By testing alternative strategies with the executable editor, the participants identified some model biases: they realized that in drought conditions, the agents always reacted too late. For instance, in case of poor health of the herd or in case of lack of grass, the decision to feed the herd with supplement did not apparently prevent it from collapsing. The participants understood that during crises, the agents had to act more frequently than only once per season as stated by the first model version. The consequence being that we intend to correct the model by repeating the seasonal activities of the agents every week rather than only once a season:
The states of a cohort
The following state-transition shows the life cycle of a cohort of wild cattle with sub-states.
From this wild cattle model, 2 state-transition diagrams are derived, showing the management events of the producers. These human events are shown as red transitions.
State-transition diagram of the "CC" producer, adapted from previous diagram:
State-transition diagram of the "Pasto" producer:
In the first version of the model, the activities have been described as UML activity diagram: one diagram per season and per agent's strategy. The following diagram presents the spring activities of a “Pasto” Producer (green) and a “CC” Producer (orange).
These activities consist mainly in managing the farm and the herds. Even if, for a given season, the strategies are roughly similar, differences exist on the decision points for each one: while the “CC” producer surveys the physical condition of his cattle to guide his managing choices, the “Pasto” producer chooses his activities according to the grass height and by trying to stay under a low stock threshold. The following animated figure describes the behavior of both producers (“Pasto” Producer: green and a “CC” Producer: orange) during the spring season: even if they behave in the same way, the guards (squared brackets) of the main decision points concern the priority of each agent.
The following simulation curves show the evolution of the pasture without grazing cattle, according to seasons and climate:
Result Pasture and wild cattle:
result with producer management:
result with producer management:
The interactive model
To facilitate the collective design of the model, it was necessary to immediately assess the consequences of changes. For that purpose, we created a new tool that enables the drawing of simple activity diagrams and to execute them without any need for translation into code. Indeed, this editor allows the creation of new activity diagrams (or re-opening formers) that are interpreted “on the fly” by Cormas. Then it is possible to modify the simulator while it is running, without stopping or restarting the simulation.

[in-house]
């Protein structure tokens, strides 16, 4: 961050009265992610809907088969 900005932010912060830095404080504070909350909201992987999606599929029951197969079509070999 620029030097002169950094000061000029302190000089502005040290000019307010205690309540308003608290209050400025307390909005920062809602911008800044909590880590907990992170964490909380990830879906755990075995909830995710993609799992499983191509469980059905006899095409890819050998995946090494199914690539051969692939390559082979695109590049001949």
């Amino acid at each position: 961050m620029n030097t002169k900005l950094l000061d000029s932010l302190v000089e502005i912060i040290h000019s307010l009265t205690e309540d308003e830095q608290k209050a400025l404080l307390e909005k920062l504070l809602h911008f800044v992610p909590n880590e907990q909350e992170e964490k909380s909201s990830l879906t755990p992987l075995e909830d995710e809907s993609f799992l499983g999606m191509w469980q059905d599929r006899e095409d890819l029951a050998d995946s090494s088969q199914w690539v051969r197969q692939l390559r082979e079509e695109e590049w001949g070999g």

For simplicity sake and user friendliness, the elements available on the diagram editor are restricted to initial and final nodes, decision points, simple activity nodes (without parameters nor ability to handle an activity output) and transitions (Fig. 6). The decision point has also limitations in the sense that only two transitions come out of it, indicating the fulfillment (true) or the negative answer (false) of a test. The followinf figure presents the executable Activity diagram editor displaying the spring strategy for a collectively designed Producer. Note that this diagram is equivalent to the one presented in the previous figure.
By selecting an activity node or a decision point on the tool bar, the user can add a new element on the diagram. Thereafter, he can choose the operation to be performed by this element. Each element proposes a drop-down menu to display an activity setter from which the user may choose the method that will be associated with the selected node
The activity setter displays a list of methods belonging to the target class (i.e. Producer). This list is set up automatically by Cormas that inspects all the simple methods (without argument) defined within the class and its super-classes. By clicking on a name, the purpose of the associated method is displayed. It is also possible inspect the method’s code by right clicking on it. The design is incremental: saving a new diagram generates a new method of the agent that is immediately available and can be called in turn (i.e. future activity setter will display this new method name). A right-click on an activity or a decision point opens either a code editor targeting the selected operation, or another diagram editor displaying the previously saved activities.
Therefore, the user can draw a transition from the given node to another. When starting from a decision point, he will create two transitions: one for which the answer of the test is true (green) and one for false (red). When saving the new diagram, Cormas checks if the graph is coherent, then it generates two operations in the target class: one to store the diagram and one to execute it. Thus, from basic operations already defined by the modeler, anyone may generate new upper level behavior without any programming skills.
To edit the diagrams or choose which activities will be used during the simulation, the user selects the names of the methods that will be implemented at each station: